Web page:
Special Education Research

Education news, analysis, and opinion about research focused on special education and gifted education
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Reading & Literacy What the Research Says 3 New Studies to Know on Screening Students for Dyslexia
More than 40 states now require screening for dyslexia.
Sarah D. Sparks, January 4, 2024
3 min read
Miranda Pichardo, 6, reads with her mother, Karina, on Oct. 19, 2016, in Spring, Texas. Miranda's parents are fighting for Miranda, who has Down Syndrome, to be included more in "regular" classes where her parents feel she can develop much faster compared to the special education classroom. Students in special education have doubled in the last four decades, according to federal data.
Miranda Pichardo, 6, reads with her mother, Karina, on Oct. 19, 2016, in Spring, Texas. Miranda's parents are fighting for Miranda, who has Down Syndrome, to be included more in "regular" classes where her parents feel she can develop much faster compared to the special education classroom. Students in special education have doubled in the last four decades, according to federal data.
Brett Coomer/Houston Chronicle via AP
Special Education The Number of Students in Special Education Has Doubled in the Past 45 Years
The number of students in special education in the U.S. has doubled, from 3.6 million in 1976-77 to almost 7.3 million in 2021-22.
Eesha Pendharkar, July 31, 2023
4 min read
The view over the shoulder of a high school student while he is holding a drone with the camera image showing on a laptop sitting on a nearby chair.
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Special Education To Prepare Students With Autism for the Working World, Drones Might Be a Good Start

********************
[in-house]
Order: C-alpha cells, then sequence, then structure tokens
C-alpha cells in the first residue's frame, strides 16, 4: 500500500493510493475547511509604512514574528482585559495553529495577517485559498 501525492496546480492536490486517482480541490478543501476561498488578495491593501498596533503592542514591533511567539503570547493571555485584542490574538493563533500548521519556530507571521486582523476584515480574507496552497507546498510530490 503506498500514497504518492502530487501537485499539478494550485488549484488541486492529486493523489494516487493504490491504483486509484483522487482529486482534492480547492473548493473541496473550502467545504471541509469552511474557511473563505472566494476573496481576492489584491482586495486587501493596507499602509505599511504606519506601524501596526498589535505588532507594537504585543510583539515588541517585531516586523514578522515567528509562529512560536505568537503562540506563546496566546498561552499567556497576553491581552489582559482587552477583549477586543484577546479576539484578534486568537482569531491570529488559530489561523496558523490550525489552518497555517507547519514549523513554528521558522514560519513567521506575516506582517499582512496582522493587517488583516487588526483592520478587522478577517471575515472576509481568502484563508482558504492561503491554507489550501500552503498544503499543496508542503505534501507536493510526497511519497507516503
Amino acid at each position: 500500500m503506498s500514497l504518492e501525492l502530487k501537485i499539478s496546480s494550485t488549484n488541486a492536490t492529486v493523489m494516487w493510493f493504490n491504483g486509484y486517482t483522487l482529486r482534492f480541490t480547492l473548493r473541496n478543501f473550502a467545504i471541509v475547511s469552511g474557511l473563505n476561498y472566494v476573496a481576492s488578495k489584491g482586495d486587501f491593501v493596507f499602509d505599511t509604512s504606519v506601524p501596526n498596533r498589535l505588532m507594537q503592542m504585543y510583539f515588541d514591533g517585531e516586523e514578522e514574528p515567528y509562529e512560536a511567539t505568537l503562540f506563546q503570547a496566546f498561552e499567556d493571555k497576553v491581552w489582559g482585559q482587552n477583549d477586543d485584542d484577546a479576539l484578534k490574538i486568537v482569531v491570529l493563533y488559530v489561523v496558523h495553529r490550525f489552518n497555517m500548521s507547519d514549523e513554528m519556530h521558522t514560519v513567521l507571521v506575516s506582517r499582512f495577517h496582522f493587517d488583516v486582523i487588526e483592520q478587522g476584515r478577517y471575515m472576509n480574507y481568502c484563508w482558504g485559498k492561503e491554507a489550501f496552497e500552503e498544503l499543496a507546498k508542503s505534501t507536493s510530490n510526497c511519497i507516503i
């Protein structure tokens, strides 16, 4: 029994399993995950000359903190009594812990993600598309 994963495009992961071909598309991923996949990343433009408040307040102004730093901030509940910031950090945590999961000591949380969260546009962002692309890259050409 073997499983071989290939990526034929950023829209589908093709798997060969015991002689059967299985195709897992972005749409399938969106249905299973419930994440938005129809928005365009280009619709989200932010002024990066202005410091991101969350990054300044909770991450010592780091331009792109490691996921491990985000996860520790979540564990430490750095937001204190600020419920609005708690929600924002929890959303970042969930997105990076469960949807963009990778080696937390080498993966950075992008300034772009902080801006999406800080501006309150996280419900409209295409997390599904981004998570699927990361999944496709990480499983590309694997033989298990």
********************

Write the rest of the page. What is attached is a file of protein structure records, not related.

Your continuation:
Researchers are working with students to help them figure out how to navigate a workplace setting and explore STEM careers.
Alyson Klein, June 21, 2023
3 min read
Technology assistive device for persons with visual impairment
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Special Education What the Research Says Braille and Language Development: What Teachers Should Know
A more nuanced understanding of Braille among educators could lead to better literacy instruction for students with impaired vision.
Sarah D. Sparks, March 14, 2023
4 min read
Second graders Drayden Ayers, left, and Breeanna Runde work with Megan Johannsen, a teacher of deaf and hard-of-hearing students in Dubuque, Iowa on Sept. 25, 2015.
Second-graders Drayden Ayers, left, and Breeanna Runde work with Megan Johannsen, a teacher of the deaf and hard of hearing with the Dubuque Community School District, at Carver Elementary School in Dubuque, Iowa on Sept. 25, 2015.
Jessica Reilly/Telegraph Herald via AP
Special Education What the Research Says How Do You Sign 'Pi'? New Sign-Language Terms Could Boost Scientific Literacy
Scientists are developing a sign-language lexicon of scientific terms for deaf and hard-of-hearing students.
Sarah D. Sparks, March 9, 2023
3 min read
Illustration of data analysis.
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Special Education Q&A Why Special Education Research Is So Important Now
The outgoing commissioner of the National Center on Special Education Research outlines the challenges ahead.